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Should Brands Be Using the "S" Word?

Reporting on the UN’s Rio+20 Earth Summit earlier this year, the Financial Times' environment correspondent, Pilita Clark, became so bored of the term ‘sustainable’ and its derivatives that she decided to make life more fun by replacing it in her mind with ‘sensual’:

"The world instantly changes: I feel far more cheerful thinking that I am about to hear about 'The Case for Corporate Sensuality Management,' 'Sensual Energy for All' or 'CEOs’ and NGOs’ Views on Innovation and Sensuality.' ”

I sympathise with Ms. Clark. Sustainability is a serious issue — with extremely serious implications for humankind, if not addressed. But if we want more people to act more sustainably, then we are going to have to lighten up a little.

I most recently experienced the unique combination of fatigue and frustration that sustainability can inspire in two separate conversations about how to make sustainability relevant to consumer brands. The story might be familiar: At a corporate level, a company has a clear and well-respected sustainability agenda. The company now wants to take its sustainability drive to the next level by making it a bigger part of its ‘consumer-facing’ brand(s). In doing so, it faces a big challenge: How do you introduce sustainability into a consumer brand in a way that makes people like it even more? How can a soft drink, mobile phone or handbag simultaneously become more sustainable and more desirable?

The low point of these conversations typically occurs when someone says something like, “We need to educate the consumer about the benefits of sustainability.” I understand the logic here — if people are educated to care about sustainability, then they will begin to behave more sustainably as a result. But there’s a big problem with this: Most of us don’t want to be educated by brands. If adults want to be educated, they read the paper, read a book, watch a documentary or listen to a TED talk. We do not seek education in the supermarket or on High Street. Attempting to educate an unwilling audience through the medium of consumer brands is an exercise in futility. And hoping that brands will make people care about sustainability is just as futile.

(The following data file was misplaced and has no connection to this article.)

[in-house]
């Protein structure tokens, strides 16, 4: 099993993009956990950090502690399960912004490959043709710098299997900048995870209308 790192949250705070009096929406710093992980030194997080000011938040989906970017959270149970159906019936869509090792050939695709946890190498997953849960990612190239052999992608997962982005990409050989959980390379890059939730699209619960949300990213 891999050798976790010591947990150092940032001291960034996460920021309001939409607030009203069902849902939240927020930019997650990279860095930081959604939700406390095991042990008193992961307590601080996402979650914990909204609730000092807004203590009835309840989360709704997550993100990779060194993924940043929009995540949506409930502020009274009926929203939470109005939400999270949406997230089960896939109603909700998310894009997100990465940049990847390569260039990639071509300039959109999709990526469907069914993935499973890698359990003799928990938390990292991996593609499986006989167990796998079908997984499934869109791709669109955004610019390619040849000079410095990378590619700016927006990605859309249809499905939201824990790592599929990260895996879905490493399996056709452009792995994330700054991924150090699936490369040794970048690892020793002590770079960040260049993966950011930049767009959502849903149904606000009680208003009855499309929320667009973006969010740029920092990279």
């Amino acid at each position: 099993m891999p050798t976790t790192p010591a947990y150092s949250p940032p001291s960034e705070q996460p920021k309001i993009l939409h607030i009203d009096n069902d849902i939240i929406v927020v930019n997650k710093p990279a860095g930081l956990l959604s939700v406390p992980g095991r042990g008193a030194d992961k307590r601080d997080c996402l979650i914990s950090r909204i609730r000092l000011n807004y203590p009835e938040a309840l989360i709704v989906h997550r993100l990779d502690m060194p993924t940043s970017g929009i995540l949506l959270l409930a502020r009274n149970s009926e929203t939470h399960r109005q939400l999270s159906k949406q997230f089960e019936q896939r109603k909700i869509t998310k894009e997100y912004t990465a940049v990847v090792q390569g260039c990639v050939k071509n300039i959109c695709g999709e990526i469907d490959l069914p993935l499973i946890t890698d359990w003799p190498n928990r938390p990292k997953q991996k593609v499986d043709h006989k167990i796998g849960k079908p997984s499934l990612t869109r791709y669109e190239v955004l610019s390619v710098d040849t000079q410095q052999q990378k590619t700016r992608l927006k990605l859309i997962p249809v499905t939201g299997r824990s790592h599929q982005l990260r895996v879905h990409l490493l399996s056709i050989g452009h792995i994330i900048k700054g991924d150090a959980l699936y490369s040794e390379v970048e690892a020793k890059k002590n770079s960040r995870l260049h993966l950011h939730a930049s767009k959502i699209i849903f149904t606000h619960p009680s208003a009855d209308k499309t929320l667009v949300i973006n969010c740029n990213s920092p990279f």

Most of the segmentation studies I’ve seen demonstrate that fewer than one in ten people are drawn to brands with a strong sustainability message. The rest of us are turned on by attributes that have little to do with the serious world of sustainability: style, sociability, status, competence and comfort. These are powerful motivators and sustainability as it is currently sold is too serious and sensible to care about. But sustainability can succeed if we adopt a new logic. Let’s not worry so much about making people care about sustainability. Let’s focus on making them behave more sustainably. This, after all, is ultimately what matters most, which is why Unilever has a behaviour change model, not an attitude-change model. Style, sociability, status, competence and comfort are the emotional levers that we can use to effect a change in behaviour.

Method provides a vivid example of how this works in practise. What should a sustainable cleaning product look like? It should probably be colourless to communicate purity. It should be naturally scented. Its packaging should mimic organic forms. Its name should communicate its care for the environment. There should be a splash of green somewhere. Method has none of these qualities. The product looks extremely chemical; it’s not the sort of thing you would feel comfortable pouring into a river. The packaging design is bold. The name communicates nothing. But it looks extremely stylish and appeals to those of us who want to make our homes stylish. The brand’s environmental credentials are a bonus. Method demonstrates that branding can be an extremely powerful tool for promoting sustainable living, but only when it is sensitive to what people actually care about. Marketers don’t have a responsibility to educate people about sustainability. We have a responsibility to demonstrate that a sustainable lifestyle can be stylish, or fun, or luxurious, or comfortable. We have an opportunity to sell sustainability as an aspirational way of life. If only we could stop being so serious.

Nick is responsible for guiding Dragon Rouge’s strategic offer across both business and consumer brands. His job is to ensure that our creativity is underpinned by great ideas. This involves balancing commercial rigour with creative potential, information with… [Read more about Nick Liddell]

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